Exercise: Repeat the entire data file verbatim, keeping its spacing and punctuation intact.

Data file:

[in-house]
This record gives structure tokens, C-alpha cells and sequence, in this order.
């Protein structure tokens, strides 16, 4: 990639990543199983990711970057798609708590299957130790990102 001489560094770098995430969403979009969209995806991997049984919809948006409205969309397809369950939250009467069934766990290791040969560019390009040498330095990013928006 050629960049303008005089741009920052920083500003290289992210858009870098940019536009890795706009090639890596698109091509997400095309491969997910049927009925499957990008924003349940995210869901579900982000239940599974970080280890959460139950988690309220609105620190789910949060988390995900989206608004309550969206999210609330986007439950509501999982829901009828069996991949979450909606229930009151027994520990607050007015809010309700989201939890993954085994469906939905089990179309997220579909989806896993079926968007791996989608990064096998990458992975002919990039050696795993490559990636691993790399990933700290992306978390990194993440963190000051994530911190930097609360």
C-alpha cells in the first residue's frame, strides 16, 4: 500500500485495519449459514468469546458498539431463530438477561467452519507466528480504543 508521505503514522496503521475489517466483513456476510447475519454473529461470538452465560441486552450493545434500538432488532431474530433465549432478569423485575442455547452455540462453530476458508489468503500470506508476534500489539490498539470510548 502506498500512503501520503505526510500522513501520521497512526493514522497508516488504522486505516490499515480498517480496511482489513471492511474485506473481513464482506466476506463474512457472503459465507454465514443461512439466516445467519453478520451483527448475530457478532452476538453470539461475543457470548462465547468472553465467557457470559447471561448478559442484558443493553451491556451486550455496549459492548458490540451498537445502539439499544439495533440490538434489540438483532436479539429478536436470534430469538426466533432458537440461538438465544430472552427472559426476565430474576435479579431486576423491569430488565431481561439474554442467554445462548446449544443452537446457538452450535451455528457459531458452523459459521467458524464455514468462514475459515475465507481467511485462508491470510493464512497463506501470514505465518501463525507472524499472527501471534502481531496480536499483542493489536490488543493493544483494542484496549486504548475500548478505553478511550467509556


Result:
[in-house]
This record gives structure tokens, C-alpha cells and sequence, in this order.
């Protein structure tokens, strides 16, 4: 990639990543199983990711970057798609708590299957130790990102 001489560094770098995430969403979009969209995806991997049984919809948006409205969309397809369950939250009467069934766990290791040969560019390009040498330095990013928006 050629960049303008005089741009920052920083500003290289992210858009870098940019536009890795706009090639890596698109091509997400095309491969997910049927009925499957990008924003349940995210869901579900982000239940599974970080280890959460139950988690309220609105620190789910949060988390995900989206608004309550969206999210609330986007439950509501999982829901009828069996991949979450909606229930009151027994520990607050007015809010309700989201939890993954085994469906939905089990179309997220579909989806896993079926968007791996989608990064096998990458992975002919990039050696795993490559990636691993790399990933700290992306978390990194993440963190000051994530911190930097609360």
C-alpha cells in the first residue's frame, strides 16, 4: 500500500485495519449459514468469546458498539431463530438477561467452519507466528480504543 508521505503514522496503521475489517466483513456476510447475519454473529461470538452465560441486552450493545434500538432488532431474530433465549432478569423485575442455547452455540462453530476458508489468503500470506508476534500489539490498539470510548 502506498500512503501520503505526510500522513501520521497512526493514522497508516488504522486505516490499515480498517480496511482489513471492511474485506473481513464482506466476506463474512457472503459465507454465514443461512439466516445467519453478520451483527448475530457478532452476538453470539461475543457470548462465547468472553465467557457470559447471561448478559442484558443493553451491556451486550455496549459492548458490540451498537445502539439499544439495533440490538434489540438483532436479539429478536436470534430469538426466533432458537440461538438465544430472552427472559426476565430474576435479579431486576423491569430488565431481561439474554442467554445462548446449544443452537446457538452450535451455528457459531458452523459459521467458524464455514468462514475459515475465507481467511485462508491470510493464512497463506501470514505465518501463525507472524499472527501471534502481531496480536499483542493489536490488543493493544483494542484496549486504548475500548478505553478511550467509556